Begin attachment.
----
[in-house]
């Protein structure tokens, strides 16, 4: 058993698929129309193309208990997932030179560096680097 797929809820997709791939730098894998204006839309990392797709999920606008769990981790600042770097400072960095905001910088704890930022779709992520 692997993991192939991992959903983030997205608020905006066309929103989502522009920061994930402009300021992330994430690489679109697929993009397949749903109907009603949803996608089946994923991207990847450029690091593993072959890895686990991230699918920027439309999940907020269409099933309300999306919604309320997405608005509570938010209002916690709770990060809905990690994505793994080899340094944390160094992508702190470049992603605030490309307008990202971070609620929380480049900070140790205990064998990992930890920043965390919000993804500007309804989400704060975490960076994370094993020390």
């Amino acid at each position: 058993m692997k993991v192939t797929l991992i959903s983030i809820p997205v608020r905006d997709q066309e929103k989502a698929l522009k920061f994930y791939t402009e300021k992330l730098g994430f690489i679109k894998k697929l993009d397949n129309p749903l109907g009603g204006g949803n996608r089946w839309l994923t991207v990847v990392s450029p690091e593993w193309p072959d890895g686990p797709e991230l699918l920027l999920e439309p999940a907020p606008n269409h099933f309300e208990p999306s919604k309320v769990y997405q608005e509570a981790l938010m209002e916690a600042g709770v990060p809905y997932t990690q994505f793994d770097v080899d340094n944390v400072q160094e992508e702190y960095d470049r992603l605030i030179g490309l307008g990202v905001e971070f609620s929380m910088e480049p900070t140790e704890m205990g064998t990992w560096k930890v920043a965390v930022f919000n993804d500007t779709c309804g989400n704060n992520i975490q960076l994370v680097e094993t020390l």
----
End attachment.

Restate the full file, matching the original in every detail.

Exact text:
[in-house]
């Protein structure tokens, strides 16, 4: 058993698929129309193309208990997932030179560096680097 797929809820997709791939730098894998204006839309990392797709999920606008769990981790600042770097400072960095905001910088704890930022779709992520 692997993991192939991992959903983030997205608020905006066309929103989502522009920061994930402009300021992330994430690489679109697929993009397949749903109907009603949803996608089946994923991207990847450029690091593993072959890895686990991230699918920027439309999940907020269409099933309300999306919604309320997405608005509570938010209002916690709770990060809905990690994505793994080899340094944390160094992508702190470049992603605030490309307008990202971070609620929380480049900070140790205990064998990992930890920043965390919000993804500007309804989400704060975490960076994370094993020390």
């Amino acid at each position: 058993m692997k993991v192939t797929l991992i959903s983030i809820p997205v608020r905006d997709q066309e929103k989502a698929l522009k920061f994930y791939t402009e300021k992330l730098g994430f690489i679109k894998k697929l993009d397949n129309p749903l109907g009603g204006g949803n996608r089946w839309l994923t991207v990847v990392s450029p690091e593993w193309p072959d890895g686990p797709e991230l699918l920027l999920e439309p999940a907020p606008n269409h099933f309300e208990p999306s919604k309320v769990y997405q608005e509570a981790l938010m209002e916690a600042g709770v990060p809905y997932t990690q994505f793994d770097v080899d340094n944390v400072q160094e992508e702190y960095d470049r992603l605030i030179g490309l307008g990202v905001e971070f609620s929380m910088e480049p900070t140790e704890m205990g064998t990992w560096k930890v920043a965390v930022f919000n993804d500007t779709c309804g989400n704060n992520i975490q960076l994370v680097e094993t020390l």